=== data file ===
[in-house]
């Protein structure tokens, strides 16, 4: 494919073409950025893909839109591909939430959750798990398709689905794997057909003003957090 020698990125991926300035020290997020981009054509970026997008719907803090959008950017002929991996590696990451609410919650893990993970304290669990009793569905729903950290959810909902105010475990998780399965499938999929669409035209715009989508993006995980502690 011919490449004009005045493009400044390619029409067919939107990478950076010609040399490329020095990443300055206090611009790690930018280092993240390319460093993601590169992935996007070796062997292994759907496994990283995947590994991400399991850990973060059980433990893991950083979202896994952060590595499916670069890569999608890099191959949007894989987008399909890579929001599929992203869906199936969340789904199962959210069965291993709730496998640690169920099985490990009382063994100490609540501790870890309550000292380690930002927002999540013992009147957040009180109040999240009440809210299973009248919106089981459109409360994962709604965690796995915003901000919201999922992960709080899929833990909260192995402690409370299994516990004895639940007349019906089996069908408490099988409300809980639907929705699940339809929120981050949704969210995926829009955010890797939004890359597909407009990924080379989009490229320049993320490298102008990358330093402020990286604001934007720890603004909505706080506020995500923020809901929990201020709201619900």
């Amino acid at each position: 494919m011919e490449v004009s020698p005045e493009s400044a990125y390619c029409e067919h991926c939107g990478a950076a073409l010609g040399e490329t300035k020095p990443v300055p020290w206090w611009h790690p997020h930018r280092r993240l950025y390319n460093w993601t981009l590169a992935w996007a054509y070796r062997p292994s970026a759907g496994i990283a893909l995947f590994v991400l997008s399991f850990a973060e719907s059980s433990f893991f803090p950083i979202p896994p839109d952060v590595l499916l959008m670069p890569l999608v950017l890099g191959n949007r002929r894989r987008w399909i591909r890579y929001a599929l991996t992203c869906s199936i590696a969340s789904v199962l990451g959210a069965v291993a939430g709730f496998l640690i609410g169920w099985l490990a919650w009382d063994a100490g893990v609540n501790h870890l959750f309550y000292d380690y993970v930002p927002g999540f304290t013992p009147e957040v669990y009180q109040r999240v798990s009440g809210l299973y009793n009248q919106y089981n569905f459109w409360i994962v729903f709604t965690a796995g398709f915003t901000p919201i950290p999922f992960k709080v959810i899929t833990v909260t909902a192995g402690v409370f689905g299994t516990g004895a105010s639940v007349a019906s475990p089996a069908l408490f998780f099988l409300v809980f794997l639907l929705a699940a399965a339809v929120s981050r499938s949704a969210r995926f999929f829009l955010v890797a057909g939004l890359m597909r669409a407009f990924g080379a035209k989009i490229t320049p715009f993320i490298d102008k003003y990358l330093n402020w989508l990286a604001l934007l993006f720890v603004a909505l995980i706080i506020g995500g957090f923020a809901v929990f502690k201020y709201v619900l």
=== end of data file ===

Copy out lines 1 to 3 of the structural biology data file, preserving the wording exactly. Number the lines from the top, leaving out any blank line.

[in-house]
């Protein structure tokens, strides 16, 4: 494919073409950025893909839109591909939430959750798990398709689905794997057909003003957090 020698990125991926300035020290997020981009054509970026997008719907803090959008950017002929991996590696990451609410919650893990993970304290669990009793569905729903950290959810909902105010475990998780399965499938999929669409035209715009989508993006995980502690 011919490449004009005045493009400044390619029409067919939107990478950076010609040399490329020095990443300055206090611009790690930018280092993240390319460093993601590169992935996007070796062997292994759907496994990283995947590994991400399991850990973060059980433990893991950083979202896994952060590595499916670069890569999608890099191959949007894989987008399909890579929001599929992203869906199936969340789904199962959210069965291993709730496998640690169920099985490990009382063994100490609540501790870890309550000292380690930002927002999540013992009147957040009180109040999240009440809210299973009248919106089981459109409360994962709604965690796995915003901000919201999922992960709080899929833990909260192995402690409370299994516990004895639940007349019906089996069908408490099988409300809980639907929705699940339809929120981050949704969210995926829009955010890797939004890359597909407009990924080379989009490229320049993320490298102008990358330093402020990286604001934007720890603004909505706080506020995500923020809901929990201020709201619900």
């Amino acid at each position: 494919m011919e490449v004009s020698p005045e493009s400044a990125y390619c029409e067919h991926c939107g990478a950076a073409l010609g040399e490329t300035k020095p990443v300055p020290w206090w611009h790690p997020h930018r280092r993240l950025y390319n460093w993601t981009l590169a992935w996007a054509y070796r062997p292994s970026a759907g496994i990283a893909l995947f590994v991400l997008s399991f850990a973060e719907s059980s433990f893991f803090p950083i979202p896994p839109d952060v590595l499916l959008m670069p890569l999608v950017l890099g191959n949007r002929r894989r987008w399909i591909r890579y929001a599929l991996t992203c869906s199936i590696a969340s789904v199962l990451g959210a069965v291993a939430g709730f496998l640690i609410g169920w099985l490990a919650w009382d063994a100490g893990v609540n501790h870890l959750f309550y000292d380690y993970v930002p927002g999540f304290t013992p009147e957040v669990y009180q109040r999240v798990s009440g809210l299973y009793n009248q919106y089981n569905f459109w409360i994962v729903f709604t965690a796995g398709f915003t901000p919201i950290p999922f992960k709080v959810i899929t833990v909260t909902a192995g402690v409370f689905g299994t516990g004895a105010s639940v007349a019906s475990p089996a069908l408490f998780f099988l409300v809980f794997l639907l929705a699940a399965a339809v929120s981050r499938s949704a969210r995926f999929f829009l955010v890797a057909g939004l890359m597909r669409a407009f990924g080379a035209k989009i490229t320049p715009f993320i490298d102008k003003y990358l330093n402020w989508l990286a604001l934007l993006f720890v603004a909505l995980i706080i506020g995500g957090f923020a809901v929990f502690k201020y709201v619900l």